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what is two grades lower than AAB?

okay so I haven't got predicted grades, yet. Will get them back in a week when we return to school; but I think this is what they will be: Distinction, Distinction, C (Equivalent to ABB)
Now the course I am thinking of applying to is Speech and Language Therapy at Reading, and you need AAB, but I get a contextual offer as I have a declared disability on my UCAS Form. They say contextual offers are two grades lower? What is two grades lower than AAB?
Original post by JJrevises
okay so I haven't got predicted grades, yet. Will get them back in a week when we return to school; but I think this is what they will be: Distinction, Distinction, C (Equivalent to ABB)
Now the course I am thinking of applying to is Speech and Language Therapy at Reading, and you need AAB, but I get a contextual offer as I have a declared disability on my UCAS Form. They say contextual offers are two grades lower? What is two grades lower than AAB?

The example they quote here is, "For example, if the typical offer is ABB , you will receive a contextual offer of BBC."

Note that they've dropped two subjects by one grade each. So your AAB standard offer would become a contextualised offer of BBB.
Student working at the Cole Museum
University of Reading
Reading
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If you are not doing A levels you need to check with Reading that they wil accept the qualifications you are doing and the grades they require.
Many Unis do not give contextual offers on BTECs.
Original post by McGinger
If you are not doing A levels you need to check with Reading that they wil accept the qualifications you are doing and the grades they require.
Many Unis do not give contextual offers on BTECs.

Very good point.

Under the heading "Contextualised Offers" on this page, they say.


I’m taking a BTEC National Extended Diploma what offer will I get?

Due to the grading system of the BTEC National Extended Diploma, dropping one BTEC grade equates to dropping two A level grades.

For example, if the typical BTEC offer is DDD, you will receive a contextual offer of DDM.

If the typical BTEC offer is DDM, you will receive a contextual offer of DMM.


Original post by JJrevises
...I think this is what they will be: Distinction, Distinction, C (Equivalent to ABB)
Now the course I am thinking of applying to is Speech and Language Therapy at Reading...


Is it MSci (Hons) Speech and Language Therapy (here) that you're interested in applying for? The standard BTEC offer for that course is "BTEC Extended Diploma: DDD".

Note the reference to a BTEC Extended Diploma. Is that the type of BTEC you're doing? It's the "C" in your expected predicted grades of "Distinction, Distinction, C" which confuses me here. A BTEC grade will be Pass, Merit, Distinction or Distinction*, or some multiple of those terms. The "C" sounds like an A level grade, but you say that these grades would be "Equivalent to ABB". What happened to the "C"?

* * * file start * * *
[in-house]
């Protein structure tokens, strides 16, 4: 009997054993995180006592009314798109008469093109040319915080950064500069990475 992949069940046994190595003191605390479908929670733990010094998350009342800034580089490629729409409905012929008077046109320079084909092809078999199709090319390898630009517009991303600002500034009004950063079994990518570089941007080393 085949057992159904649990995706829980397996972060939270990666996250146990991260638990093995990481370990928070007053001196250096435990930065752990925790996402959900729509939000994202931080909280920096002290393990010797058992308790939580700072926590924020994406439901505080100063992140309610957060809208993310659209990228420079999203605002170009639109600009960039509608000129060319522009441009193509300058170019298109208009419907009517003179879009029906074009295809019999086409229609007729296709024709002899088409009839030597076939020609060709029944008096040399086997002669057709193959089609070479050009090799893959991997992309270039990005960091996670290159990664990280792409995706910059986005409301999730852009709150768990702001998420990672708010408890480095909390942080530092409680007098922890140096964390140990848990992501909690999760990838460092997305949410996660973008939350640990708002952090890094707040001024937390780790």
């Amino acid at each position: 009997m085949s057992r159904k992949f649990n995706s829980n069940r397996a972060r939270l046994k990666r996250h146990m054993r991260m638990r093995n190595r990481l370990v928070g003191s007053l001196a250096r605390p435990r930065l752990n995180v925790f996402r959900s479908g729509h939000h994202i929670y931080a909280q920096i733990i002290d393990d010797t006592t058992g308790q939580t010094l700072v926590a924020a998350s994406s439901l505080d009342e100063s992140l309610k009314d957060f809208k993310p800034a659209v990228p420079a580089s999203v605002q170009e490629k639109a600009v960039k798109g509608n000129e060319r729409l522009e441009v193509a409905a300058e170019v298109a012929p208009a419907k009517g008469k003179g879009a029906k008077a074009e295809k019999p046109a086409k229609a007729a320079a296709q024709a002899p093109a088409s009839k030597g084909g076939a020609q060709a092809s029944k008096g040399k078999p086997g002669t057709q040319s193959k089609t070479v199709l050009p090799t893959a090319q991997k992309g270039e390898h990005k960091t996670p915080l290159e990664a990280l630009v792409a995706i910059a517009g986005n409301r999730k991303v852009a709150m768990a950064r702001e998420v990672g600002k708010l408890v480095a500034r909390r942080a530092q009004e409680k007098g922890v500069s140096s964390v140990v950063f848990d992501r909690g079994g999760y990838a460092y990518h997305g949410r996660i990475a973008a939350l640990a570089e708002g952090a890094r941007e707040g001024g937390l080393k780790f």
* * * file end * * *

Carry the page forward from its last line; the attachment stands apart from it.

Also, if you are doing a BTEC alongside an A level, with the BTEC being "Distinction, Distinction" then it's not an Extended Diploma (as those will have three grades).

Perhaps you could clarify exactly what qualification(s) you're taking.
Reply 4
Original post by McGinger
If you are not doing A levels you need to check with Reading that they wil accept the qualifications you are doing and the grades they require.
Many Unis do not give contextual offers on BTECs.


I did check and they said in their email that they would still give a contextual offer.
Reply 5
Original post by DataVenia
Very good point.

Under the heading "Contextualised Offers" on this page, they say.





Is it MSci (Hons) Speech and Language Therapy (here) that you're interested in applying for? The standard BTEC offer for that course is "BTEC Extended Diploma: DDD".

Note the reference to a BTEC Extended Diploma. Is that the type of BTEC you're doing? It's the "C" in your expected predicted grades of "Distinction, Distinction, C" which confuses me here. A BTEC grade will be Pass, Merit, Distinction or Distinction*, or some multiple of those terms. The "C" sounds like an A level grade, but you say that these grades would be "Equivalent to ABB". What happened to the "C"?

Also, if you are doing a BTEC alongside an A level, with the BTEC being "Distinction, Distinction" then it's not an Extended Diploma (as those will have three grades).

Perhaps you could clarify exactly what qualification(s) you're taking.

I am taking two btec extended certificates, and an A-Level. With 2 Distinctions in the BTEC extended certs, and a C in an A-level, this would get me 128 UCAS points which Is equivalent to ABB.
Original post by JJrevises
I am taking two btec extended certificates, and an A-Level. With 2 Distinctions in the BTEC extended certs, and a C in an A-level, this would get me 128 UCAS points which Is equivalent to ABB.


Hmmm. Have you explicitly checked with them that they will accept 2 BTEC Extended Certificates and an A level? The only BTEC qualification listed as being acceptable for MSci (Hons) Speech and Language Therapy, here, is a BTEC Extended Diploma. They make no mention of accepting qualifications which tot-up the the same UCAS points as AAB.

Although some universities are happy to accept any Level 3 qualifications which total a specific number of UCAS points, I see no evidence that Reading is one of them. You need to check this with their Admissions team before applying, lest it be an immediate rejection. The simplest way to do this (if you don't want to call/e-mail them) appears to be via this web form.
Reply 7
Original post by DataVenia